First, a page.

AnalogMagik Tutorial No. 7: How to measure Vibrations & Resonant Frequencies
Accurate signal retrieval during vinyl playback is highly dependent upon reducing vibrations which the turntable is subjected to. Vibration can come from many sources: foot stomping, motor rumbling, airborne sound waves, or improper turntable isolation, which will all translate into unwanted signals being picked up by the Cartridge. There are many ways to measure and quantify vibrations.
A good way to quantify vibrations is to measure the Intermodulation Distortion Level (IMD) between two frequency signals. Intermodulation Distortions are essentially signals not recorded the LP and are being picked up by the stylus, therefore it would be desirable to have the lowest IMD% number as possible. We have incorporated two low-frequency signals in this test. Note the test frequencies and algorithm in our formula employed in this test is different than the VTA IMD% analysis.
Play the "Vibration Measurement" track on the test LP and the Analog Magik software will display the amount of Intermodulation Distortion expressed in percentage on the computer screen. A good setup should yield a number lower than 2% to 3.0%. If the level of vibrations is too high, to begin with, it will mask the incremental changes which you are trying to measure on the different parameters and render them meaningless, therefore it is important to reduce vibrations to the minimal.
This measurement is designed to reflect immediate feedback which means the numbers should respond quickly to tapping or other external vibrations.
You can make changes to your turntable, such as going from direct drive to belt drive, adjusting the tension of the suspension, changing the isolation platform, or changing the location of the turntable. You can then repeat the measurement, a lower IMD% number would indicate an improvement has been made.
We wish to say that the test we have incorporated is only one of many which can be used to measure vibrations. In our product development engineer's laboratory, we have ultra-precise vibration measurement devices which are 100x more accurate than what we have provided, but the device cost more than a car. While there are far more sophisticated tools and test equipment available, we have to balance between cost, effectiveness and market demand. We believe the one we have provided will provide a good starting point to help users quantify vibrations.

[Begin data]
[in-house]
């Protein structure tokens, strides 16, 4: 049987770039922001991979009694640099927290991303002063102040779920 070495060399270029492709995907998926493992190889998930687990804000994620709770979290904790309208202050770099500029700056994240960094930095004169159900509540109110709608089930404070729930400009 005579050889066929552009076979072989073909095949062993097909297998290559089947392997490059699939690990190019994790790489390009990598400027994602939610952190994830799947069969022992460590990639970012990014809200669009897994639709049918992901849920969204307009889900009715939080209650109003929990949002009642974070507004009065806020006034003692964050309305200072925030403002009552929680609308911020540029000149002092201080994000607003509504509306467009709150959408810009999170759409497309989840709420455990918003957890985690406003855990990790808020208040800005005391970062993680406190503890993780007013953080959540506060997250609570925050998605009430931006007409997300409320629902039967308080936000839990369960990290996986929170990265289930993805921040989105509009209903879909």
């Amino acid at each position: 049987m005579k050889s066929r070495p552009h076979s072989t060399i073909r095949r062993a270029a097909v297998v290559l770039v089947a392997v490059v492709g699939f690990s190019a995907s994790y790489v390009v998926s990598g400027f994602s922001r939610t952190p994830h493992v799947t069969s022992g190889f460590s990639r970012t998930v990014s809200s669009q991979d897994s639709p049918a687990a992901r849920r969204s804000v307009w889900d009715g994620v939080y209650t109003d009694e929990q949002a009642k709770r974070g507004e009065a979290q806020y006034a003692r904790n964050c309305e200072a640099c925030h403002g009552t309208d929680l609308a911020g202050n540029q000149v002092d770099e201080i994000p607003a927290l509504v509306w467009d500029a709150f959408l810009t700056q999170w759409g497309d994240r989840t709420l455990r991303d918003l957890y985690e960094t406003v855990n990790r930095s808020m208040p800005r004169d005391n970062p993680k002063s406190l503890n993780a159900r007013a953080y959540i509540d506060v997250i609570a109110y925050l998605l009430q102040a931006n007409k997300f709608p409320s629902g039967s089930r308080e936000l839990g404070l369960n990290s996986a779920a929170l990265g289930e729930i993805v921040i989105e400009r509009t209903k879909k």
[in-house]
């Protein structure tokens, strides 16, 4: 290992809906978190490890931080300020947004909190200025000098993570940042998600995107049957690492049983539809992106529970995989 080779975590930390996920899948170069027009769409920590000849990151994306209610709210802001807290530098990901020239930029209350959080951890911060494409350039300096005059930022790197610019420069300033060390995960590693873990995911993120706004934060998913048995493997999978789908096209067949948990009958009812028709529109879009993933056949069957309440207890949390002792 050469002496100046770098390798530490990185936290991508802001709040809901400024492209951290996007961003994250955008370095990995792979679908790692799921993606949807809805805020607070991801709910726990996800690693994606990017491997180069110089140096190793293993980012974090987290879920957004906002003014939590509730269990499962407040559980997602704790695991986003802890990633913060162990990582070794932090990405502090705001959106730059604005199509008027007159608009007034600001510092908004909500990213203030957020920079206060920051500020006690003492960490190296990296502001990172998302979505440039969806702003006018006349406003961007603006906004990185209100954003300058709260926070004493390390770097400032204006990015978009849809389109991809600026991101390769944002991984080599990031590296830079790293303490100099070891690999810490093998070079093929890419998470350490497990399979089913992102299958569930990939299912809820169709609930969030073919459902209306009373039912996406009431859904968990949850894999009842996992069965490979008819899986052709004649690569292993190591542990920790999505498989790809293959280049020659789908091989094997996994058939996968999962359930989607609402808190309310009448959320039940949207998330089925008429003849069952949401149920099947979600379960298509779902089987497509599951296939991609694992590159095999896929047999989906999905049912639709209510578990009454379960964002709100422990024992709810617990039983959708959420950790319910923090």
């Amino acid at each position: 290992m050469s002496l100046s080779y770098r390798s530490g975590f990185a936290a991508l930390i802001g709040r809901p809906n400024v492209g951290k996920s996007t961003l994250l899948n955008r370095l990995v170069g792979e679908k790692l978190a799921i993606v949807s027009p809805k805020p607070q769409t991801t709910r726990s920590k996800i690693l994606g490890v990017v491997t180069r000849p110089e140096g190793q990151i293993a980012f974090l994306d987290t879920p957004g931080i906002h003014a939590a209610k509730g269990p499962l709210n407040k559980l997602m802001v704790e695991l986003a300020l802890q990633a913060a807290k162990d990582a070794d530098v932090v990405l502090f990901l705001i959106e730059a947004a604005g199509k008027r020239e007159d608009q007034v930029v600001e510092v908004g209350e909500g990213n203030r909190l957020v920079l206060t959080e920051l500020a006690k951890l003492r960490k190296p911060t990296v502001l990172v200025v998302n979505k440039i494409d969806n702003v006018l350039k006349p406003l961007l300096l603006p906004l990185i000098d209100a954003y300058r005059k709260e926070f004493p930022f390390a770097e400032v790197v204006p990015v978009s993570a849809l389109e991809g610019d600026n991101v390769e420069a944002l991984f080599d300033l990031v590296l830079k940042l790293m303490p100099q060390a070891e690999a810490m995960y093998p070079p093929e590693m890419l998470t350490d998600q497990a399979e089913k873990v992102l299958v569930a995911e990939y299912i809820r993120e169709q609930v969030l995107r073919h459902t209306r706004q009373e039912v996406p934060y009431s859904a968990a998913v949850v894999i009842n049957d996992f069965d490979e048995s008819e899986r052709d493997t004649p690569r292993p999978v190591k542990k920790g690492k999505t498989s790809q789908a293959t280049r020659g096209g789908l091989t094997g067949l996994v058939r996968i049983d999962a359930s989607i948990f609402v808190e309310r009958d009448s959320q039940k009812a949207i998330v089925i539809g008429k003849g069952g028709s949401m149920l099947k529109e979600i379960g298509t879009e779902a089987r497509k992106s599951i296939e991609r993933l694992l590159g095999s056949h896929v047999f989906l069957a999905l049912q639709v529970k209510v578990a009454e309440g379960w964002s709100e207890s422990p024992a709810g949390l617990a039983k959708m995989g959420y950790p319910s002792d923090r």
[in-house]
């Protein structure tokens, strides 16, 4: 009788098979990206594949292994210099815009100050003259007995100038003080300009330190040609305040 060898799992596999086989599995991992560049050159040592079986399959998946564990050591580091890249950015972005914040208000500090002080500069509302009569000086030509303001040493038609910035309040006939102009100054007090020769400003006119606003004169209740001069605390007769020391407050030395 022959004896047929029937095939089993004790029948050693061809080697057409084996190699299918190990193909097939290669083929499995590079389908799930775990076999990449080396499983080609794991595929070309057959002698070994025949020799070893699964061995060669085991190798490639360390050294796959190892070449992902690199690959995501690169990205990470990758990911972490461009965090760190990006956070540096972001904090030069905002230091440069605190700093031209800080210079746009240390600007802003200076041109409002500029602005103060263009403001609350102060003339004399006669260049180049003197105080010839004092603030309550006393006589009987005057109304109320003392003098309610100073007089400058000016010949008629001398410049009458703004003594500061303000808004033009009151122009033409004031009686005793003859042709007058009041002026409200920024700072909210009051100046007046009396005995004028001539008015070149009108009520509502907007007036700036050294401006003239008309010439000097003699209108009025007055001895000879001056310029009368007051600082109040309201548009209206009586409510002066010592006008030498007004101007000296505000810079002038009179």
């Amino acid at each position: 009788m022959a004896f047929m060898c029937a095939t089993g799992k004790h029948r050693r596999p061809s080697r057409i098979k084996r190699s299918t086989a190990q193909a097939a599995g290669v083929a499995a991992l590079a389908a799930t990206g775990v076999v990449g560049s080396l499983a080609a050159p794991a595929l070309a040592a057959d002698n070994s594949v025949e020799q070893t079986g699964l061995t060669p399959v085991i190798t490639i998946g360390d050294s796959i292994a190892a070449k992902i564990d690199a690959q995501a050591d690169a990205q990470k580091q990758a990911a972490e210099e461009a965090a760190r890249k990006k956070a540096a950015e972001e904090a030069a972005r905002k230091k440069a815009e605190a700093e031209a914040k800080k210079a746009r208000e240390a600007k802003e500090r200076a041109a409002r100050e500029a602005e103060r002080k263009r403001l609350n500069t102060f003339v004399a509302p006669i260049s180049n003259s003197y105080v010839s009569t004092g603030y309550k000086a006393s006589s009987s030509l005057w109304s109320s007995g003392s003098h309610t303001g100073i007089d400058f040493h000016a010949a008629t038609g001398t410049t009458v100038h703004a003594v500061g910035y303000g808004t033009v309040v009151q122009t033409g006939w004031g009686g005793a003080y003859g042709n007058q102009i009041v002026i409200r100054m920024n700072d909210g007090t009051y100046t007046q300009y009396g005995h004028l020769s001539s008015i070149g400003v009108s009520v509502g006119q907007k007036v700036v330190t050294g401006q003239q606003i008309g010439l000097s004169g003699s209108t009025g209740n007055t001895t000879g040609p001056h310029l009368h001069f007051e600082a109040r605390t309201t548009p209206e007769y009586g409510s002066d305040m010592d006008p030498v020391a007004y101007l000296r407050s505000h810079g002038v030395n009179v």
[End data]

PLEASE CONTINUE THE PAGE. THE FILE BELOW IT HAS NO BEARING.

When selecting cartridges, the total mass of the tonearm will interact with the compliance (elasticity) of the cartridge and produce a resonance frequency.
There are complex formulas which can be found online which will compute the theoretical resonance frequencies, however, we caution that such formulas are often overly generalized, and ignore factors such as temperature changes, barometric pressure, different resonant frequencies with different materials, etc. We have discovered that the computed numbers bear very little correlation to the actual measurement, so in reality, you really don't know what the numbers are unless if you actually measure it in a live setting.
It is generally agreed that the optimal resonance frequency should be between 8 to 12 Hz. A resonance frequency outside of this range will degrade playback performance.
The AnalogMagik Test LP has a test track which will work with the AnalogMagik software to determine the Lateral/Horizontal resonance frequency of your cartridge and tonearm combination. Play the Lateral test track in its entirety and if a Resonance Frequency is detected, it will will be displayed as a static number on the screen, under the 'Peak Frequency' window.
If the "Peak Frequency is not within the 8 to 12 Hz, you can attempt to change the frequency by changing the mass of the tonearm or the cartridge weight. Sometimes, the frequency is also affected by changing the tightness on the headshell screws or the counterweight. Temperature changes, as well as barometric pressure, will also affect the results so the numbers observed during hot and humid climate, may be different in cold and dry winters.
We have included a Vertical frequency track for reference against the lateral frequency, but the this track will show a static peak frequency only if significant resonance is detected. Otherwise the number will follow the frequency detected under on the test track, where the peak frequency number will not be static and correspond to the frequency detected on the test track.
Caveat emptor: In our lab, we tested a number of sound cards below $ 1000 dollars, and the majority of the them do not provide a linear response below 20 Hz. Also the LP format itself is incapable of delivering accurate signals below 10 Hz. The reliability of this test is subject to the limitation of the LP format, and equipment limitations.
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